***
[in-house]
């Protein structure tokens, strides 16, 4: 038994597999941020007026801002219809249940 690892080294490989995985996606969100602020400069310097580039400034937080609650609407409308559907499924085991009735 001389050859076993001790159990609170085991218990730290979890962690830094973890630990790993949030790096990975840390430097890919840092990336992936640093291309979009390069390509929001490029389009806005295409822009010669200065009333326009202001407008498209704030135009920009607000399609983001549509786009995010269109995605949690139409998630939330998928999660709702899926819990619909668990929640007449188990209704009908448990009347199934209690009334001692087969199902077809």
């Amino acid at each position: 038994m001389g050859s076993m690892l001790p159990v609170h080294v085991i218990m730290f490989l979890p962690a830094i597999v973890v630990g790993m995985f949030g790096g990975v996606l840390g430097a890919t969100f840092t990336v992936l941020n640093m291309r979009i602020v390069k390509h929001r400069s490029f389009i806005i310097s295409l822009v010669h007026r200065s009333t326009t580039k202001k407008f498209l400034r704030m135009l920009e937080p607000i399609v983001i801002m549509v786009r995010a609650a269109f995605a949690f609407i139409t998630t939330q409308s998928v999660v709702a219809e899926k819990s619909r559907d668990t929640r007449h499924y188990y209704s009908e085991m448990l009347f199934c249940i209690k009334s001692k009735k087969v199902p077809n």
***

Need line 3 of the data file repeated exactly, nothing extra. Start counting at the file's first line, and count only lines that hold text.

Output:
């Amino acid at each position: 038994m001389g050859s076993m690892l001790p159990v609170h080294v085991i218990m730290f490989l979890p962690a830094i597999v973890v630990g790993m995985f949030g790096g990975v996606l840390g430097a890919t969100f840092t990336v992936l941020n640093m291309r979009i602020v390069k390509h929001r400069s490029f389009i806005i310097s295409l822009v010669h007026r200065s009333t326009t580039k202001k407008f498209l400034r704030m135009l920009e937080p607000i399609v983001i801002m549509v786009r995010a609650a269109f995605a949690f609407i139409t998630t939330q409308s998928v999660v709702a219809e899926k819990s619909r559907d668990t929640r007449h499924y188990y209704s009908e085991m448990l009347f199934c249940i209690k009334s001692k009735k087969v199902p077809n």